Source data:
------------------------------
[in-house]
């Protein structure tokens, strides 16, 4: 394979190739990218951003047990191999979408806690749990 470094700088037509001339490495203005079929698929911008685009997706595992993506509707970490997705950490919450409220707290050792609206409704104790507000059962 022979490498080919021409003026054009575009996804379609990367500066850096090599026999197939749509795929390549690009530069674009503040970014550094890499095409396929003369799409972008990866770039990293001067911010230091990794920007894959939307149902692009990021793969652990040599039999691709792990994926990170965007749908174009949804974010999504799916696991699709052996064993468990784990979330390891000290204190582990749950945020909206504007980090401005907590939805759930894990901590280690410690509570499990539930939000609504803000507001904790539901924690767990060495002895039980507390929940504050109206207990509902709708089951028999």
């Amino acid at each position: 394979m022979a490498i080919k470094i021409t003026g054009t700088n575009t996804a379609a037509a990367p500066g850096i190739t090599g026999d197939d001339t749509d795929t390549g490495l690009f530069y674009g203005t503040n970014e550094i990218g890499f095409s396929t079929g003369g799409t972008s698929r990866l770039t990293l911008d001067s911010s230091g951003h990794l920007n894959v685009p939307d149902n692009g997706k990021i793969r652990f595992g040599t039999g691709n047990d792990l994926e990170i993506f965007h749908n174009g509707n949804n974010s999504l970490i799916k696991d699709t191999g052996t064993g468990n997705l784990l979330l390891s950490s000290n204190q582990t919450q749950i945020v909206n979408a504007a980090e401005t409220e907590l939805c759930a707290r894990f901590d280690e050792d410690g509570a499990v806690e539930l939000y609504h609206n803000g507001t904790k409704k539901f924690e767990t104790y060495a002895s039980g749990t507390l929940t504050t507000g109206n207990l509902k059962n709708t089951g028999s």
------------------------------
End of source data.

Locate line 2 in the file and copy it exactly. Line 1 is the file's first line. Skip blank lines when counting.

């Protein structure tokens, strides 16, 4: 394979190739990218951003047990191999979408806690749990 470094700088037509001339490495203005079929698929911008685009997706595992993506509707970490997705950490919450409220707290050792609206409704104790507000059962 022979490498080919021409003026054009575009996804379609990367500066850096090599026999197939749509795929390549690009530069674009503040970014550094890499095409396929003369799409972008990866770039990293001067911010230091990794920007894959939307149902692009990021793969652990040599039999691709792990994926990170965007749908174009949804974010999504799916696991699709052996064993468990784990979330390891000290204190582990749950945020909206504007980090401005907590939805759930894990901590280690410690509570499990539930939000609504803000507001904790539901924690767990060495002895039980507390929940504050109206207990509902709708089951028999």